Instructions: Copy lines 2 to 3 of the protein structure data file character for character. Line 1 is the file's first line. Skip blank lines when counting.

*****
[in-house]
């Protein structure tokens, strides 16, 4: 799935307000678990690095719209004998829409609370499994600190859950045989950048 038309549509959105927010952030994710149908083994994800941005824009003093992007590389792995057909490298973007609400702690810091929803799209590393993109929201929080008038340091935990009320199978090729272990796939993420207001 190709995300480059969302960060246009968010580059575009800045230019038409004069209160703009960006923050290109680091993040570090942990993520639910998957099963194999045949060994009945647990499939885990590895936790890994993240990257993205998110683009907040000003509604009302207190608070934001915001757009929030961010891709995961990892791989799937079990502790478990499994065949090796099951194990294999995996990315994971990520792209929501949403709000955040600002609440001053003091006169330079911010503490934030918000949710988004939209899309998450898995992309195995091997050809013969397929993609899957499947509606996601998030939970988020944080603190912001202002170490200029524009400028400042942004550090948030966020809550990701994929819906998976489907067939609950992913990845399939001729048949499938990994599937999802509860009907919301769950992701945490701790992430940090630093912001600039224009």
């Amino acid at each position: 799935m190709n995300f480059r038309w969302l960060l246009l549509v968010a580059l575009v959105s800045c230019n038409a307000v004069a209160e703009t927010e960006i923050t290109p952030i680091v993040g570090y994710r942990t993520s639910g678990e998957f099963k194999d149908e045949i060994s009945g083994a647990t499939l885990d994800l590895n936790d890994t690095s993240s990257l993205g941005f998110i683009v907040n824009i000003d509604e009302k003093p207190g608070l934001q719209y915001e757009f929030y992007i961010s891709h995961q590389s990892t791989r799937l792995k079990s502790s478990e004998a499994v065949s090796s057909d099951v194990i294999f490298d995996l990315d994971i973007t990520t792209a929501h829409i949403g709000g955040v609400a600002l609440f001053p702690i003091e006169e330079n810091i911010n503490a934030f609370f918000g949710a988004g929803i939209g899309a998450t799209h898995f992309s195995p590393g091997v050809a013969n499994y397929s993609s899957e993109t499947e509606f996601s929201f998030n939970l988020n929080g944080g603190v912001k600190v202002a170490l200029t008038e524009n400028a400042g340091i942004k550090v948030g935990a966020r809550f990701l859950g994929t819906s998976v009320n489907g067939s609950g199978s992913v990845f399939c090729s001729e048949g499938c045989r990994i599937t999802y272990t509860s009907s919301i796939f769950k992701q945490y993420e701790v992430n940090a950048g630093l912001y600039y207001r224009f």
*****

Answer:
């Protein structure tokens, strides 16, 4: 799935307000678990690095719209004998829409609370499994600190859950045989950048 038309549509959105927010952030994710149908083994994800941005824009003093992007590389792995057909490298973007609400702690810091929803799209590393993109929201929080008038340091935990009320199978090729272990796939993420207001 190709995300480059969302960060246009968010580059575009800045230019038409004069209160703009960006923050290109680091993040570090942990993520639910998957099963194999045949060994009945647990499939885990590895936790890994993240990257993205998110683009907040000003509604009302207190608070934001915001757009929030961010891709995961990892791989799937079990502790478990499994065949090796099951194990294999995996990315994971990520792209929501949403709000955040600002609440001053003091006169330079911010503490934030918000949710988004939209899309998450898995992309195995091997050809013969397929993609899957499947509606996601998030939970988020944080603190912001202002170490200029524009400028400042942004550090948030966020809550990701994929819906998976489907067939609950992913990845399939001729048949499938990994599937999802509860009907919301769950992701945490701790992430940090630093912001600039224009």
């Amino acid at each position: 799935m190709n995300f480059r038309w969302l960060l246009l549509v968010a580059l575009v959105s800045c230019n038409a307000v004069a209160e703009t927010e960006i923050t290109p952030i680091v993040g570090y994710r942990t993520s639910g678990e998957f099963k194999d149908e045949i060994s009945g083994a647990t499939l885990d994800l590895n936790d890994t690095s993240s990257l993205g941005f998110i683009v907040n824009i000003d509604e009302k003093p207190g608070l934001q719209y915001e757009f929030y992007i961010s891709h995961q590389s990892t791989r799937l792995k079990s502790s478990e004998a499994v065949s090796s057909d099951v194990i294999f490298d995996l990315d994971i973007t990520t792209a929501h829409i949403g709000g955040v609400a600002l609440f001053p702690i003091e006169e330079n810091i911010n503490a934030f609370f918000g949710a988004g929803i939209g899309a998450t799209h898995f992309s195995p590393g091997v050809a013969n499994y397929s993609s899957e993109t499947e509606f996601s929201f998030n939970l988020n929080g944080g603190v912001k600190v202002a170490l200029t008038e524009n400028a400042g340091i942004k550090v948030g935990a966020r809550f990701l859950g994929t819906s998976v009320n489907g067939s609950g199978s992913v990845f399939c090729s001729e048949g499938c045989r990994i599937t999802y272990t509860s009907s919301i796939f769950k992701q945490y993420e701790v992430n940090a950048g630093l912001y600039y207001r224009f």